• In particular, while a first touch 10 is performed on the first region 300A of the map 300 (FIG. 4(a)), a second touch 20 is performed on the second region 300B (FIG. 4(b)). Subsequently, if the second touch 20 is moved in a certain direction while the second touch 20 is maintained on the second region 300B (FIG. 4(b)), the display of the first region 300A is fixed while the second region 300B is zoomed in according to the direction of movement of the second touch 20.
  • For example, if the second touch 20 is dragged in an upward direction (FIG. 4(b)), the second region 300B is zoomed in to correspond to a distance between an initial touch point of the second touch 20 and an end point of the drag (Fig. 4(c)). Of course, the direction of the second touch 20 for the zoom-in display of the second region 300B is not limited to the upward direction. According to implementation, the direction of the second touch 20 may be changed to one of a downward, right, left, diagonal, clockwise or counterclockwise direction, for example, and the controller 180 can zoom-in on the second region 300B to correspond to the direction of movement of the second touch 20.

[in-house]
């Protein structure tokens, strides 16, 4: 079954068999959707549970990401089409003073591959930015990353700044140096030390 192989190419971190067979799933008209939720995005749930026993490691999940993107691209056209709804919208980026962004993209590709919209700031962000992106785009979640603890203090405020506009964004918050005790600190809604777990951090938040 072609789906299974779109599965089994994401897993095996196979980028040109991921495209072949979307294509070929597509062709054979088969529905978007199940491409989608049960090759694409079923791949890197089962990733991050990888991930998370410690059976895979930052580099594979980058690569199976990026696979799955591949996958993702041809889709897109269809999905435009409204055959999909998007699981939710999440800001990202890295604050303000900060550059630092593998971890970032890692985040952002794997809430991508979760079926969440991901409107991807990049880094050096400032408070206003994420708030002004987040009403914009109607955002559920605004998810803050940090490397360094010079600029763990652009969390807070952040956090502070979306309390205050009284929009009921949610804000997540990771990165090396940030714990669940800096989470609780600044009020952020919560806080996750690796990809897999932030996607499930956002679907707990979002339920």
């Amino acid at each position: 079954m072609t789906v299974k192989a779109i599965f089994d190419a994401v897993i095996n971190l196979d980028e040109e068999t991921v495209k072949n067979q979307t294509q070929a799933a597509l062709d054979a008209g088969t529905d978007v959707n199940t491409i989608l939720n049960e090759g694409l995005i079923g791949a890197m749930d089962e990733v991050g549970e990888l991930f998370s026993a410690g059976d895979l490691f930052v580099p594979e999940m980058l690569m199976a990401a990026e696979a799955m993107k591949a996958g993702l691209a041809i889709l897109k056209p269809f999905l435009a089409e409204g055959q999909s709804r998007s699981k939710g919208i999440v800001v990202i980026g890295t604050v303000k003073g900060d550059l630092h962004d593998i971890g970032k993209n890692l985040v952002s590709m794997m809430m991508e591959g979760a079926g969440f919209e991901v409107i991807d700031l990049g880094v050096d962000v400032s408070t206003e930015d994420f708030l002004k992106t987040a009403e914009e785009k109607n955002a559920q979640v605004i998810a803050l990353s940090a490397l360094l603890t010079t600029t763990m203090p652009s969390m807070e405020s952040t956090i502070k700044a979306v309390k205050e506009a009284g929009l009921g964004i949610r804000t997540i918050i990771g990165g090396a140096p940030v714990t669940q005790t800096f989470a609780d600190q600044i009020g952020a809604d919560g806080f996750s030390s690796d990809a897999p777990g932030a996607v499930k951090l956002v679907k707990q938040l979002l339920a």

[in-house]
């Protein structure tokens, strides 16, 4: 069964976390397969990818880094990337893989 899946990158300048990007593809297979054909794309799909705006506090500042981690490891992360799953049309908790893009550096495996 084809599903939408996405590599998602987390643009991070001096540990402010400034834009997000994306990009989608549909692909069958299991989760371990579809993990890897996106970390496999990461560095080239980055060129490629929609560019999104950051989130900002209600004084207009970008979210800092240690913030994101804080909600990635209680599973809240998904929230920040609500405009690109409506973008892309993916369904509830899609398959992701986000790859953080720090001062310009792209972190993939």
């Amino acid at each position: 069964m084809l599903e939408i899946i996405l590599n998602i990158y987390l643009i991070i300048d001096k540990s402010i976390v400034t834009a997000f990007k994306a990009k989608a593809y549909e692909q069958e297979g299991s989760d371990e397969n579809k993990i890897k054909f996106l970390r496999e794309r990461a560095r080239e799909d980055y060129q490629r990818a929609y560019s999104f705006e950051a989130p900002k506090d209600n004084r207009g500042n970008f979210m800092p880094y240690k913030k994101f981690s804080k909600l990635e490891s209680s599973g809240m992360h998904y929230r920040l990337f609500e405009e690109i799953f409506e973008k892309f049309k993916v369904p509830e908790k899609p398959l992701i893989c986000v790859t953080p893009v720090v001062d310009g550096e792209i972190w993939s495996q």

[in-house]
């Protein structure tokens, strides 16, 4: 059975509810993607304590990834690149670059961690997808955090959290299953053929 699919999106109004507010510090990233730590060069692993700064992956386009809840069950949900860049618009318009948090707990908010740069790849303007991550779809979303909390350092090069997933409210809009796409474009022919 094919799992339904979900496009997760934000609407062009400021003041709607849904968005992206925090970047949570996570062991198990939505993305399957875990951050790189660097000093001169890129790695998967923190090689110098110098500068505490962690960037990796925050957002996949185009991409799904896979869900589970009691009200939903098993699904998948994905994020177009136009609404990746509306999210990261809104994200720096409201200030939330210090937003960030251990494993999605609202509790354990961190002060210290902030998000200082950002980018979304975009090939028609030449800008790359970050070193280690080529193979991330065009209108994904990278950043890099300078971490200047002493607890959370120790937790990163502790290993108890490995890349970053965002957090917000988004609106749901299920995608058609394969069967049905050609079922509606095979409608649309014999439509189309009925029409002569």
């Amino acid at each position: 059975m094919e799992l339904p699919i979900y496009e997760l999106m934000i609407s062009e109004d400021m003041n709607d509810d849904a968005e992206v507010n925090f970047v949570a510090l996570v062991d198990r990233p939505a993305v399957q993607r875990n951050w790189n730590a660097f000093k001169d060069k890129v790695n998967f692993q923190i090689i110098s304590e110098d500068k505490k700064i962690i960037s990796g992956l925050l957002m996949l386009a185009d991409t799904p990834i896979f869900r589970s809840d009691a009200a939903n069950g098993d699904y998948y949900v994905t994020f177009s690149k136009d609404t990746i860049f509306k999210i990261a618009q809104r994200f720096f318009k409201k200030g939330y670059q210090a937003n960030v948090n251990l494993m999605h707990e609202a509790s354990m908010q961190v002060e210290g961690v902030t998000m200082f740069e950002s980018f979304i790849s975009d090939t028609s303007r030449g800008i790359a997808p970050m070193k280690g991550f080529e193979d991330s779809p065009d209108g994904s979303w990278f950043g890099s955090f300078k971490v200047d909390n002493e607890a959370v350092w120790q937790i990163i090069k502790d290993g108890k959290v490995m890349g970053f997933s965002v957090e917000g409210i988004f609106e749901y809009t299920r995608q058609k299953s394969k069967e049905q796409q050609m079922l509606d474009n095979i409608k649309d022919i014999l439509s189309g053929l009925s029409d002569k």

• Here, even if the second region 300B is zoomed in, the initial display state of the first region 300A remains intact. Thus, the controller 180 controls the first region 300A of the first touch 10 to be fixed on the map 300 and also controls the second region 300B of the second touch 20 to be zoomed in on according to the direction of movement of the second touch 20.
  • In doing so, the controller 180 may recognize the region corresponding to the first region 300A of the first touch 10 on the map 300 in various ways, as shown in FIG. 5. In particular, if the first touch 10 is performed on the first region 300A of the map 300, the controller 180 may recognize a perimeter radius or perimeter area of the touch point of the first touch 10 as the first region 300A.